The 2017 travelling RPG Blog Carnival is in full swing. The February host was the team at Tabletop Terrors, where they nominated a staple of RPG scenarios: the encounter.
This broad term gave me a lot to think about, and my initial essay needed to be broken up into this series. Thus, I am still pursuing the February topic, even though the month has finished.
The Tabletop Terrors site outlined the topic like this:
This article is part of the magnificent and prolific Blog Carnival, and the topic for this month is Encounters. This month other fantastic bloggers will be exploring things like inventive ways to come up with encounters, different ways to run encounters in play, and even explore using encounter concepts across multiple systems to surprise players and breathe new life into your game.
- To learn more, see the Tabletop Terrors site.
- As February has finished, Tabletop Terrors have posted a summary article.
- In Part 1 I discussed encounter openings.
- Part 2 answered the When and Where encounter questions.
- Part 3 presented the player-focused aspects of the Who question
- Then part 4 explored the GM-focused aspects of the Who question
When improvising the content of the scene, the GM must answer the following questions:
The previous two essay in this series answered the Who encounter question for GMCs. Part five explores an alternative Who.
Who is in the encounter?
The third question for an improv GM revolves around the antagonists in the encounter. Who is here for the Heroes to interact with? The last two essays presented six aspects for the GM to consider when presenting a sentient GMC as the Who of an encounter.
Yet, the challenge facing the Heroes is not always a sentient GMC. Sometimes the nominal antagonist in an encounter is relatively faceless. These encounters can be both fun and challenging. The GM can vary the pace of a story arc by swapping a conventional GMC antagonist for a faceless opposition. I see three main categories of faceless opposition:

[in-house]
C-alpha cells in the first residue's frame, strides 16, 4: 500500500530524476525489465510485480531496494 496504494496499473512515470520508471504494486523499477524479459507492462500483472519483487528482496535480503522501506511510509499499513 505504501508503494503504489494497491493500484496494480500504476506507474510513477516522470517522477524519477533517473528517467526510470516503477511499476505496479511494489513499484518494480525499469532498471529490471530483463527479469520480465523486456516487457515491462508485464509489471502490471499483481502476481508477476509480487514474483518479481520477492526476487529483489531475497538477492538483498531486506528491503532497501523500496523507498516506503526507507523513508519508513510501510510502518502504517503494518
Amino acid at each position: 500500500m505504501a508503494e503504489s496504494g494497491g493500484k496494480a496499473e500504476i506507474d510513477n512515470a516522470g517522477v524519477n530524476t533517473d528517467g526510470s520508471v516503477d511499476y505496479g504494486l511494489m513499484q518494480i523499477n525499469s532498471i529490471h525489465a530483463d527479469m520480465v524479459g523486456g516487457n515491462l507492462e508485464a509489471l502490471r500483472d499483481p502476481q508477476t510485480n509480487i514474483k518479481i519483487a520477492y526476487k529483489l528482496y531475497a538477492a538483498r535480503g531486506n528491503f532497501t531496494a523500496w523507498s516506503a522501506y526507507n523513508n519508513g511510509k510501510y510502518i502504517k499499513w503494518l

The Animal Who
This category of faceless opposition is very broad, including all manner of living creatures who primarily operate on instinct. These creatures cannot be reasoned with, otherwise they would fit in the GMC category. Yet, the actions of these creatures can be understood as an instinctive reaction. The Heroes can thus interact with this opposition in a range of ways, including via the limited intelligence of the creature.
For example, a bear can be intimidated by noise, or pacified with food. These options are a basic form of personal interaction. Yet, the bear cannot be reasoned with through a clever or witty argument. This distinction marks the threshold between a true GMC and a creature operating on animal instincts.
As I noted, this is a broad category of opposition. Animals display a wide range of intelligences, with the more intelligent ones offering Heroes a broader range of responses. Many creatures in this range are close to being true GMCs. The classic f20 presentation of monster races puts them in this border area. So many of the “evil races” are just in D&D to kill and loot.
All About Talking
The key factor here is communication. If the Heroes can talk with the opposition, then this makes the Who of an encounter a GMC. Personality becomes relevant, and hooks can be shared with the Players. In contrast, no matter the intelligence level of the opposition, if the Heroes cannot communicate with them, then the encounter falls in this category.
These encounters rely upon non-verbal communication, regardless of the intelligence levels of the two sides. The Players are limited in their options for moving through the encounter. Thus, the way the GM introduces the opposition sets the tone for the scene. An aggressive foe is likely to be dealt with violently, as the Heroes lack the communication skills to deal with the antagonist any other way.